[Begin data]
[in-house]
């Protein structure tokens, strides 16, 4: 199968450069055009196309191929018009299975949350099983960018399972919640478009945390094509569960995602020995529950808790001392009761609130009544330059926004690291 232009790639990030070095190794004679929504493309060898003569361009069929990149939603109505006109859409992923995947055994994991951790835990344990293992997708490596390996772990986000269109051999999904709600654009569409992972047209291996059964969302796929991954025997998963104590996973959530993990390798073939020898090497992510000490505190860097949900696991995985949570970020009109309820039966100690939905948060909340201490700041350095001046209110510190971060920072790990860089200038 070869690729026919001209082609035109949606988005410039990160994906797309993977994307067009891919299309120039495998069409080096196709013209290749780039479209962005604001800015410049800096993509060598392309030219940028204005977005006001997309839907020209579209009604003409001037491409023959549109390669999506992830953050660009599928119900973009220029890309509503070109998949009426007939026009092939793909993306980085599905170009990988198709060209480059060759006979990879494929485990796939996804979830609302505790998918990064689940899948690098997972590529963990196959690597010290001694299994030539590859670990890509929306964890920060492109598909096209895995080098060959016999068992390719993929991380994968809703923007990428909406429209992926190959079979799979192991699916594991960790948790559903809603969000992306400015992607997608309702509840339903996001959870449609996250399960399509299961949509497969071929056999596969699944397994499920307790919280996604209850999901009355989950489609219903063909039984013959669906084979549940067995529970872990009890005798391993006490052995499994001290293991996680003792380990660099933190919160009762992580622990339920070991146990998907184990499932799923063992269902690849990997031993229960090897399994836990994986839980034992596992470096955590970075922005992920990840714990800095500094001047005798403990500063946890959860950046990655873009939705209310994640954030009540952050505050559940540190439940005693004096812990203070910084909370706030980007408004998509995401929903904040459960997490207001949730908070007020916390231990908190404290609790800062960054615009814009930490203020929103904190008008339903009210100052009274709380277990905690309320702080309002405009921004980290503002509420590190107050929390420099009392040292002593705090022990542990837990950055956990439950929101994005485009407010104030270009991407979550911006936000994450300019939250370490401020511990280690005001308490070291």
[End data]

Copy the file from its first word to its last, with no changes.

[in-house]
């Protein structure tokens, strides 16, 4: 199968450069055009196309191929018009299975949350099983960018399972919640478009945390094509569960995602020995529950808790001392009761609130009544330059926004690291 232009790639990030070095190794004679929504493309060898003569361009069929990149939603109505006109859409992923995947055994994991951790835990344990293992997708490596390996772990986000269109051999999904709600654009569409992972047209291996059964969302796929991954025997998963104590996973959530993990390798073939020898090497992510000490505190860097949900696991995985949570970020009109309820039966100690939905948060909340201490700041350095001046209110510190971060920072790990860089200038 070869690729026919001209082609035109949606988005410039990160994906797309993977994307067009891919299309120039495998069409080096196709013209290749780039479209962005604001800015410049800096993509060598392309030219940028204005977005006001997309839907020209579209009604003409001037491409023959549109390669999506992830953050660009599928119900973009220029890309509503070109998949009426007939026009092939793909993306980085599905170009990988198709060209480059060759006979990879494929485990796939996804979830609302505790998918990064689940899948690098997972590529963990196959690597010290001694299994030539590859670990890509929306964890920060492109598909096209895995080098060959016999068992390719993929991380994968809703923007990428909406429209992926190959079979799979192991699916594991960790948790559903809603969000992306400015992607997608309702509840339903996001959870449609996250399960399509299961949509497969071929056999596969699944397994499920307790919280996604209850999901009355989950489609219903063909039984013959669906084979549940067995529970872990009890005798391993006490052995499994001290293991996680003792380990660099933190919160009762992580622990339920070991146990998907184990499932799923063992269902690849990997031993229960090897399994836990994986839980034992596992470096955590970075922005992920990840714990800095500094001047005798403990500063946890959860950046990655873009939705209310994640954030009540952050505050559940540190439940005693004096812990203070910084909370706030980007408004998509995401929903904040459960997490207001949730908070007020916390231990908190404290609790800062960054615009814009930490203020929103904190008008339903009210100052009274709380277990905690309320702080309002405009921004980290503002509420590190107050929390420099009392040292002593705090022990542990837990950055956990439950929101994005485009407010104030270009991407979550911006936000994450300019939250370490401020511990280690005001308490070291």